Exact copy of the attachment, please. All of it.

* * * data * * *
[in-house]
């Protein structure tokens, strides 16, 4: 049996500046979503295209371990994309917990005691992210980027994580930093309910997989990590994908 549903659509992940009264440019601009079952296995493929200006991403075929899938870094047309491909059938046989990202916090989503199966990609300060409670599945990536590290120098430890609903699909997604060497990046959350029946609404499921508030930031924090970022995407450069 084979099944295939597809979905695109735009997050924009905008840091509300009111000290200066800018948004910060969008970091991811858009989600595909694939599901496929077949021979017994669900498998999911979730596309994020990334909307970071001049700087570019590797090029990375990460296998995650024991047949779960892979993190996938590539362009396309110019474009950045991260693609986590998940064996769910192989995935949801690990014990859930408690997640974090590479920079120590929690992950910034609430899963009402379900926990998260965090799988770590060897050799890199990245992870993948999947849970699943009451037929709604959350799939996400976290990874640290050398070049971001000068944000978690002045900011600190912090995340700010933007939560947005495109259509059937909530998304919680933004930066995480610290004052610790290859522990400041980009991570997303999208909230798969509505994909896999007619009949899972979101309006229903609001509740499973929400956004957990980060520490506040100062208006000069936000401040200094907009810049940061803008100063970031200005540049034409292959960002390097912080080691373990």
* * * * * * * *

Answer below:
[in-house]
């Protein structure tokens, strides 16, 4: 049996500046979503295209371990994309917990005691992210980027994580930093309910997989990590994908 549903659509992940009264440019601009079952296995493929200006991403075929899938870094047309491909059938046989990202916090989503199966990609300060409670599945990536590290120098430890609903699909997604060497990046959350029946609404499921508030930031924090970022995407450069 084979099944295939597809979905695109735009997050924009905008840091509300009111000290200066800018948004910060969008970091991811858009989600595909694939599901496929077949021979017994669900498998999911979730596309994020990334909307970071001049700087570019590797090029990375990460296998995650024991047949779960892979993190996938590539362009396309110019474009950045991260693609986590998940064996769910192989995935949801690990014990859930408690997640974090590479920079120590929690992950910034609430899963009402379900926990998260965090799988770590060897050799890199990245992870993948999947849970699943009451037929709604959350799939996400976290990874640290050398070049971001000068944000978690002045900011600190912090995340700010933007939560947005495109259509059937909530998304919680933004930066995480610290004052610790290859522990400041980009991570997303999208909230798969509505994909896999007619009949899972979101309006229903609001509740499973929400956004957990980060520490506040100062208006000069936000401040200094907009810049940061803008100063970031200005540049034409292959960002390097912080080691373990």